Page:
City officials last year applied for a federal grant that would have allowed them to add more than 1,700 new police officers to the rank and file, NBC Chicago has learned.
That's more than 300 more than was called for by a Chicago Crime Commission opinion released last September.
A police spokesman said he wasn't aware of the grant application so it's unclear if it's still being processed or was denied. Still, Mayor Rahm Emanuel and police Supt. Garry McCarthy have repeatedly said that hiring new officers wasn't necessary. The department currently has about 12,000 sworn officers.
"This is acknowledging that they actually lied to the public and they lied to us," Fraternal Order of Police President Mike Shields said Friday. "The Fraternal Order of Police has stood by the 13,500 [staffing number]. You've seen other groups come out saying that the correct amount is 13,500. ... Now, you see in documents filed for federal grant assistance for more police they're asking for seventeen hundred more, which actually brings them up to greater than 13,500."
Though those hundreds of officers haven't been hired, some areas of the city have seen increased police presence through the Violence Reduction Initiative the department implemented earlier this year.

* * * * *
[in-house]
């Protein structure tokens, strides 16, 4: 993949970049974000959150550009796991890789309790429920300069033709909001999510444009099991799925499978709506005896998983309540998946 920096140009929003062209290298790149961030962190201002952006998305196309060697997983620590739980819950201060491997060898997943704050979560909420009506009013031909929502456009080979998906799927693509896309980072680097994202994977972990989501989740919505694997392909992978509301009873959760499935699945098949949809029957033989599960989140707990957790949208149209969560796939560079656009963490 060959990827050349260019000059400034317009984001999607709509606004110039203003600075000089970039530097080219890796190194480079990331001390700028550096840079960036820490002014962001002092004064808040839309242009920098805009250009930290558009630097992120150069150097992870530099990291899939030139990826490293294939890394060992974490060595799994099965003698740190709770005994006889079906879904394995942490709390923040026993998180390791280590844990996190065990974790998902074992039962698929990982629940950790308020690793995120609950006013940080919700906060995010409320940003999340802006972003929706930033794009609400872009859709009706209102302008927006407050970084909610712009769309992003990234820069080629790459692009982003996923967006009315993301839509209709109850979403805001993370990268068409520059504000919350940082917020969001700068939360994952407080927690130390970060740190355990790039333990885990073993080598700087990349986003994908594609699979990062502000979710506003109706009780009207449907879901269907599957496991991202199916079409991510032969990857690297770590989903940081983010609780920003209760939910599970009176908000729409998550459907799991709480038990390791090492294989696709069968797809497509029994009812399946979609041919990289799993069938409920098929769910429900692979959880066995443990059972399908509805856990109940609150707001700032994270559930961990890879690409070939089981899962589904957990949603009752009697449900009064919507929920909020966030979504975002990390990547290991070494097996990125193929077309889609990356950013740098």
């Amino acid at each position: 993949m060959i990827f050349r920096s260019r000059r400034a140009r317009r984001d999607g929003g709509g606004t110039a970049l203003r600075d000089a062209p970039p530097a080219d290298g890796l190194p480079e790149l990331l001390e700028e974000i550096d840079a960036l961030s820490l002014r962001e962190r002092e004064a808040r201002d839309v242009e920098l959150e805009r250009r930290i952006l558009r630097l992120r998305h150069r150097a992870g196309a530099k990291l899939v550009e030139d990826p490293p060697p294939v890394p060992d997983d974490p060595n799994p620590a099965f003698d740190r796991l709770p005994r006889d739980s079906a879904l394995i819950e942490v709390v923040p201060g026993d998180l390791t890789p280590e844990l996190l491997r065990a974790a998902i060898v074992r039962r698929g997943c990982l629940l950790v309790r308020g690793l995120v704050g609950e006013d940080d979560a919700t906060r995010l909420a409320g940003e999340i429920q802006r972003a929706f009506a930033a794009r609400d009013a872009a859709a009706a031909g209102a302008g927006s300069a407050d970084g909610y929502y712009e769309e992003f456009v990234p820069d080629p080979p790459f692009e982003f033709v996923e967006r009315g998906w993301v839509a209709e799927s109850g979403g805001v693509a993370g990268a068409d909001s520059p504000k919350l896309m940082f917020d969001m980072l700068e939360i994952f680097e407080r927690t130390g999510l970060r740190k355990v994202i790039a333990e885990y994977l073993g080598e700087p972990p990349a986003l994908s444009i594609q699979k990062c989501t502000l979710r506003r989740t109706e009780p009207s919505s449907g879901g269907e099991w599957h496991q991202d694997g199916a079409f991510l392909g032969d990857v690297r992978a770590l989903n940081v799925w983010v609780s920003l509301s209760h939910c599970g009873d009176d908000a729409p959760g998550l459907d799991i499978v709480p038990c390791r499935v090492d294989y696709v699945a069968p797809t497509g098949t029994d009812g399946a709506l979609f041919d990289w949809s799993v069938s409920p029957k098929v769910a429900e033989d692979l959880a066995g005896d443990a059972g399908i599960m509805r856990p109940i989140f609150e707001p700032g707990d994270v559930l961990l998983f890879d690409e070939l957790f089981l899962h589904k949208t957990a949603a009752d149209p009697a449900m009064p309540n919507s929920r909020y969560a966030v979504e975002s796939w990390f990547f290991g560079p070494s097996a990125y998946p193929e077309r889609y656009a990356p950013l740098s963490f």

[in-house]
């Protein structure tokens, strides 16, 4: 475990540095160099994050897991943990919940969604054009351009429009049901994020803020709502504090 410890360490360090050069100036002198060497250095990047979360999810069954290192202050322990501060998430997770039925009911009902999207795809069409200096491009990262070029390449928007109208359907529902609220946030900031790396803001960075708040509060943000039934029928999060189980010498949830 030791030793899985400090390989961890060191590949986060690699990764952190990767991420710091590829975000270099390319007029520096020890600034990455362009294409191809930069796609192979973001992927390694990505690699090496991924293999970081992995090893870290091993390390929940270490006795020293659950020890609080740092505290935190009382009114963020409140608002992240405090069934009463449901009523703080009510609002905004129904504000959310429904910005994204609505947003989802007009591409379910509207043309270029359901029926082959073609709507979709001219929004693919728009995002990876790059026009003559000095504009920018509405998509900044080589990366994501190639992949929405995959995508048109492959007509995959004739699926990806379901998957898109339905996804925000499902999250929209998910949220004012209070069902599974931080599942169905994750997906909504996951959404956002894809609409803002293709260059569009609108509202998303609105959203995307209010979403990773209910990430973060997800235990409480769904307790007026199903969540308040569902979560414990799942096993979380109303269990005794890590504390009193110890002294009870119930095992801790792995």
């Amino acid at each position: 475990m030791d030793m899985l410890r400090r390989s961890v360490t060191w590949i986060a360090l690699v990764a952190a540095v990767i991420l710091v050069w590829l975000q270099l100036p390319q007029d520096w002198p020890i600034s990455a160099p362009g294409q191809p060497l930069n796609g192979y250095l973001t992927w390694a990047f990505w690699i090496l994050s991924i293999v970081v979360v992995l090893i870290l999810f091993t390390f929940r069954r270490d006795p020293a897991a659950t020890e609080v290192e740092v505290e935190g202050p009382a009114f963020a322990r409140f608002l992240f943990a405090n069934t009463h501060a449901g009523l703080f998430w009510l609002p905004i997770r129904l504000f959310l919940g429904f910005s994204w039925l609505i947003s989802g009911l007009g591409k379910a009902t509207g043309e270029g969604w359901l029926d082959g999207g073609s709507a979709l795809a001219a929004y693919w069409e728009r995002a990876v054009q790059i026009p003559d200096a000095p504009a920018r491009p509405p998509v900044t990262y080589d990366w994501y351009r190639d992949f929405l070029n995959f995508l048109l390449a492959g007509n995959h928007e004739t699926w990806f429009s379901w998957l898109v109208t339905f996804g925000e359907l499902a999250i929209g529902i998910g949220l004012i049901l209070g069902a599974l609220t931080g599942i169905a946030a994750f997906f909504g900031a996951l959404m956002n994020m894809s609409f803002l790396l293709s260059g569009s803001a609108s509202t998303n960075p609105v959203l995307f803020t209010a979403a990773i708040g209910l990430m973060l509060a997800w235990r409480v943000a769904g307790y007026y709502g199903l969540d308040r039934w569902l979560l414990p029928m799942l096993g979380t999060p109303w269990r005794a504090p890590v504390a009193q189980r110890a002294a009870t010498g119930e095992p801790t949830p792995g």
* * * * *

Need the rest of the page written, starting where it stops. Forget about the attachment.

Paid at time-and-a-half, roughly 400 police officers infiltrate 20 "impact zones" in the city from 6 p.m. to 2 a.m. seven nights a week. Some officers are working every day, even on their furlough days, and depending on their rank are making up to $500 per night.
The department has an overtime budget of about $32 million. The Violence Reduction Initiative has already tapped about $21 million of that and it's only May.
McCarthy maintains the money is well-spent.
"What price do you put on somebody's child, somebody's son, from being a victim of gun violence?" he said.
Emanuel has said he will find the money to keep the city's streets safe, but some alderman wonder if it will be at the expense of other programs.
Additionally, there's concern over how much stress the officers can handle from working so much overtime.
"When we have people who work continuously, 16 hours a day or 15 hours a day or whatever, the impact on their families, their social life, their own psychology of what they see out there, the stress is enormous, then, on a police officer, and we may see that in other ways in terms of their own breakdown," said Ald. Bob Fioretti (2nd). "We have to be careful and concerned with police officers."
Adding to the question of manpower: in recent weeks three key police executives -- Chief of Detectives Tom Byrne, Chief of Patrol Joe Patterson and Deputy Chief of Special Functions Tina Skahill -- have all announced they're retiring.
"We will miss officers like that," said Ald. Howard Brookins (21st). "We hope there's sufficient people coming up through the rank and file that can step into their places."